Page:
“Things Will Be Different” is a dynamic folk-pop collection of 11 songs that examines nostalgia in all its brutal and benignly beautiful forms. The album came out two weeks ago via Nashville’s newly minted Olivia Records.

The album was produced by Nick Kinsey (Waxahatchee, Kevin Morby) and features musicians Ellen Kempner (Palehound), David Lizmi, James Paul Mitchell, Matt Combs, Jared Samuel (Invisible Familiars), Matthew Douglas (Mountain Goats), Kevin Copeland, Steven Bernstein and Maya DeVitry.

“Nick Kinsey is a pretty well-known drummer,” said Balthrop, who now lives in Nashville. “We travelled around together in 2019. We also lived in the same part of Brooklyn.

“I wrote some of the songs prior to the pandemic. Th others were written from March 2020 to October 2020. There definitely was some influence by COVID on the songs on an interpersonal level.

“There was definitely an element of reflecting on the past – nostalgia for past memories and hope for the future. Things will get better.”

A career as a singer/songwriter was not something Balthrop initially envisioned.

“I grew up doing theater,” said Balthrop. “I also took music lessons and watched my brother play with his band.”

Born and raised in the south, Balthrop has lived in Mobile (AL), Brooklyn and Nashville, developing a distinctive, folk-infused style that blends a mellow, downtown lucidity with pangs of Southern charm. She began playing music at an early age, drawn to the gypsy swing style popularized by Django Reinhardt and Stéphane Grappelli, who inspired her to take up violin.

She later gravitated toward artists like Neil Young and Joni Mitchell, who influenced her narrative songwriting style and penchant for open guitar tuning. She took voice and piano lessons, sang in the church choir, taught herself to play guitar, and actively participated in musical theater.

“I studied theater at Florida State University and then moved to New York,” said Balthrop. “When I got to New York, I lost interest in theater. Instead, I was in my brother Pascal’s band – Balthrop, Alabama.

Prior to moving to Nashville, Balthrop lived in Brooklyn for more than a decade and was a member of numerous bands (Balthrop, Alabama / The Bandana Splits / Elizabeth & the Catapult / and Dear Georgiana). She sang on records by Bob Weir, Kevin Morby, Benjamin Booker, and Elizabeth and the Catapult. In recent years, she has toured and performed with Kevin Morby, Lucius, Sara Bareilles, Bob Weir, Benjamin Booker and Michaela Anne over the last few years.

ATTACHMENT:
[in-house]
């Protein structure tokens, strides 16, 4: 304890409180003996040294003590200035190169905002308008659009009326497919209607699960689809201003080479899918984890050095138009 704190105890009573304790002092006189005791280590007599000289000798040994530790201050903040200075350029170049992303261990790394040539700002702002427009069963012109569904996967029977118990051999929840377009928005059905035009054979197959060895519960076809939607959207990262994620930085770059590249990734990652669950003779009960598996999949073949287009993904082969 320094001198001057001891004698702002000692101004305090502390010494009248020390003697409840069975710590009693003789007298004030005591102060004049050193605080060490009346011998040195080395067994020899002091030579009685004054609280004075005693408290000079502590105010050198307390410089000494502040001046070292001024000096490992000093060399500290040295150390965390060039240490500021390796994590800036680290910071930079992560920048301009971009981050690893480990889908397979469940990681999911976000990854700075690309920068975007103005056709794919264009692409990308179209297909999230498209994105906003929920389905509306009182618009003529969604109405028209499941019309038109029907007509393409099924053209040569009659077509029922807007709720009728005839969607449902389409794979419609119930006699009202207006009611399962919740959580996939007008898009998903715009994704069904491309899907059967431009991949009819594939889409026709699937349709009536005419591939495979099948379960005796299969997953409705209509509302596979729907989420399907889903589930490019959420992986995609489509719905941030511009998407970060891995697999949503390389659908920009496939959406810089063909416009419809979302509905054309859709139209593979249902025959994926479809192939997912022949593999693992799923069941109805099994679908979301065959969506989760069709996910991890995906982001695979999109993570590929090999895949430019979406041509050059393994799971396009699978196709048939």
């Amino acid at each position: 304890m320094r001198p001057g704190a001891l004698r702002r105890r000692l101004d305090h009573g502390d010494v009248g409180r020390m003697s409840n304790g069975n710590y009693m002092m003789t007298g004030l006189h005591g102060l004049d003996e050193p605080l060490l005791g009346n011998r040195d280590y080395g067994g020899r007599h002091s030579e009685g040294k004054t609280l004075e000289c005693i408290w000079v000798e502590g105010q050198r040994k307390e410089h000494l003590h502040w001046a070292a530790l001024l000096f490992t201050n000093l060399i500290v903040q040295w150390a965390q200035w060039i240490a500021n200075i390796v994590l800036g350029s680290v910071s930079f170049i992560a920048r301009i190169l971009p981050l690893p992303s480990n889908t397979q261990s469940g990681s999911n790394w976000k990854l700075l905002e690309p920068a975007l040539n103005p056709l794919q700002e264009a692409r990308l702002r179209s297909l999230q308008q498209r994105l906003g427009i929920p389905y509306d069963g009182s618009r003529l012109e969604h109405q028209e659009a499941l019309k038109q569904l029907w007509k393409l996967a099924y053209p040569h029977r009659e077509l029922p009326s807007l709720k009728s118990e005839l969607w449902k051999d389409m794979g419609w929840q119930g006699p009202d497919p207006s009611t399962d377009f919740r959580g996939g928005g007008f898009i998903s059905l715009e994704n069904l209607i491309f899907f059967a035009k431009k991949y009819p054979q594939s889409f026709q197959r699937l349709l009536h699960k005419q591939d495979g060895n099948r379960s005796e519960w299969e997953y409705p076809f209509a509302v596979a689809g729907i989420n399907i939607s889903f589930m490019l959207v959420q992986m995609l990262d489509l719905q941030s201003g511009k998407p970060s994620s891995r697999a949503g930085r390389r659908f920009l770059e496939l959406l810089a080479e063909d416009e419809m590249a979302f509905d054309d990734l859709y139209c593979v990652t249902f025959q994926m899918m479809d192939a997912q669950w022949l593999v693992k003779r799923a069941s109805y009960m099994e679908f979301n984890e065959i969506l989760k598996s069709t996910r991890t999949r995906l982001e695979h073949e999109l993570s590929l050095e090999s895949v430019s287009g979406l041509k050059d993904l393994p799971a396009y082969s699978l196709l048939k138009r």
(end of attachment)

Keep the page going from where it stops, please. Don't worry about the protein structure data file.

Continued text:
“On this tour, it’s just me and a guitarist – James Mitchell from Nashville,” said Balthorp. “We’re touring on a co-bill with Violet Bell.”

Video link for Lauren Balthrop — https://youtu.be/s8WbpmbGYB8.

The show at Zoetropolis on August 30 will start at 7 p.m. Tickets are $15.

Opera Philadelphia (www.operaphila.org) is getting ready to embark on its 2022-2023 season. In addition to live performances, the season will include a multi-day film festival devoted to opera.

When Opera Philadelphia’s renowned Festival O returns this September for the first time since 2019, it will spawn a new film festival within the opera festival, composed of some 30 cinematic operas over 12 screenings at the Philadelphia Film Center.

Patrons can get their first look at the new season with a special concert on August 25 at Dilworth Park’s Greenfield Lawn (1 South 15th Street, Philadelphia).

Opera Philadelphia and East Passyunk Opera Project (ePOP) will present a concert starring soprano Ashley Marie Robillard (Musetta in 2019’s La bohème), tenor Aaron Crouch (Gondolier in September’s production of Rossini’s Otello), and baritone Benjamin Dickerson, accompanied by pianist Aurelien Eulert.

The performance, which is free and open to the public, will start at 6 p.m.

Attendees can also stop by the Air Grille for a bite to eat or a cold beverage, including this year’s opera-themed beer, Hopera Philadelphia, a hazy IPA from Conshohocken Brewing Company.
Opera on Film, presented from Tuesday, Sept. 27 through Sunday, Oct. 2, is a big-screen binge of the operatic art form’s cinematic possibilities, gathering both feature-length and short-form films featuring an array of artists crossing time and genres: artist and director William Kentridge; opera singers Patricia Racette, Karen Slack, Zachary James, Lester Lynch, and NBC’s The Voice finalist John Holiday; film directors James Darrah, Pedro Almodóvar, Joseph Losey, Mary Birnbaum, and E. Elias Merhige; composers Tyshawn Sorey, Rene Orth, Missy Mazzoli, Terence Blanchard, Paola Prestini, and Amanda Feery; drag superstar Sasha Velour; actress Tilda Swinton; and pop superstar Beyoncé.